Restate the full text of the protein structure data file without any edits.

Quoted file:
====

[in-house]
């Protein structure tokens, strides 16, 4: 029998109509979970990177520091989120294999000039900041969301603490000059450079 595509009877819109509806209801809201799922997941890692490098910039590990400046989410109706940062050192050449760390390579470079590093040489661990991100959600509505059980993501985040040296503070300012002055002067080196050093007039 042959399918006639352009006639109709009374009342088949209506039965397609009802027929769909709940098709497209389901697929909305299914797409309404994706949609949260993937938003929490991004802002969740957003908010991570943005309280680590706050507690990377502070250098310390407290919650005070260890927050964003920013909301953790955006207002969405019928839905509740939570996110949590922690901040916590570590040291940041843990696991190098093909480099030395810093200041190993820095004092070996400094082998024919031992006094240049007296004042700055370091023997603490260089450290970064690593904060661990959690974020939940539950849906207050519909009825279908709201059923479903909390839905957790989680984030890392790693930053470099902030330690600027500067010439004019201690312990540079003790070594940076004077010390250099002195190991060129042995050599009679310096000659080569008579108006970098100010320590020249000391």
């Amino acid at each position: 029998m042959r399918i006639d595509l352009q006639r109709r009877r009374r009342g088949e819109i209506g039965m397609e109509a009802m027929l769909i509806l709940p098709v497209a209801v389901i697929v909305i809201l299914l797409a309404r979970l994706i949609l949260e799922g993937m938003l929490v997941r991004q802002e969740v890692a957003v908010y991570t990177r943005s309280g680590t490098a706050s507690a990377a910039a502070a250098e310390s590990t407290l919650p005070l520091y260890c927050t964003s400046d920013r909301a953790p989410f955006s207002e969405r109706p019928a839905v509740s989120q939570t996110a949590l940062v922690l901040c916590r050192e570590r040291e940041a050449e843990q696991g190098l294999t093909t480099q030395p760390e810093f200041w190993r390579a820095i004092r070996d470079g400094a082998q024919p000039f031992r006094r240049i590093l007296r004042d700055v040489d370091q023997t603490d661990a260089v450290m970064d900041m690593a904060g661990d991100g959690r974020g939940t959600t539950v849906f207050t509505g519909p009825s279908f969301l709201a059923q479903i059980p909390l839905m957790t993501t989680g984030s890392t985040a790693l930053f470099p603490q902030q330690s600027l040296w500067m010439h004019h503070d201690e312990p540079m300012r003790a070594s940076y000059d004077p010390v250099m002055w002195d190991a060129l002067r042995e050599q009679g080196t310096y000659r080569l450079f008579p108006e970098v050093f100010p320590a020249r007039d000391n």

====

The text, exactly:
[in-house]
């Protein structure tokens, strides 16, 4: 029998109509979970990177520091989120294999000039900041969301603490000059450079 595509009877819109509806209801809201799922997941890692490098910039590990400046989410109706940062050192050449760390390579470079590093040489661990991100959600509505059980993501985040040296503070300012002055002067080196050093007039 042959399918006639352009006639109709009374009342088949209506039965397609009802027929769909709940098709497209389901697929909305299914797409309404994706949609949260993937938003929490991004802002969740957003908010991570943005309280680590706050507690990377502070250098310390407290919650005070260890927050964003920013909301953790955006207002969405019928839905509740939570996110949590922690901040916590570590040291940041843990696991190098093909480099030395810093200041190993820095004092070996400094082998024919031992006094240049007296004042700055370091023997603490260089450290970064690593904060661990959690974020939940539950849906207050519909009825279908709201059923479903909390839905957790989680984030890392790693930053470099902030330690600027500067010439004019201690312990540079003790070594940076004077010390250099002195190991060129042995050599009679310096000659080569008579108006970098100010320590020249000391």
């Amino acid at each position: 029998m042959r399918i006639d595509l352009q006639r109709r009877r009374r009342g088949e819109i209506g039965m397609e109509a009802m027929l769909i509806l709940p098709v497209a209801v389901i697929v909305i809201l299914l797409a309404r979970l994706i949609l949260e799922g993937m938003l929490v997941r991004q802002e969740v890692a957003v908010y991570t990177r943005s309280g680590t490098a706050s507690a990377a910039a502070a250098e310390s590990t407290l919650p005070l520091y260890c927050t964003s400046d920013r909301a953790p989410f955006s207002e969405r109706p019928a839905v509740s989120q939570t996110a949590l940062v922690l901040c916590r050192e570590r040291e940041a050449e843990q696991g190098l294999t093909t480099q030395p760390e810093f200041w190993r390579a820095i004092r070996d470079g400094a082998q024919p000039f031992r006094r240049i590093l007296r004042d700055v040489d370091q023997t603490d661990a260089v450290m970064d900041m690593a904060g661990d991100g959690r974020g939940t959600t539950v849906f207050t509505g519909p009825s279908f969301l709201a059923q479903i059980p909390l839905m957790t993501t989680g984030s890392t985040a790693l930053f470099p603490q902030q330690s600027l040296w500067m010439h004019h503070d201690e312990p540079m300012r003790a070594s940076y000059d004077p010390v250099m002055w002195d190991a060129l002067r042995e050599q009679g080196t310096y000659r080569l450079f008579p108006e970098v050093f100010p320590a020249r007039d000391n």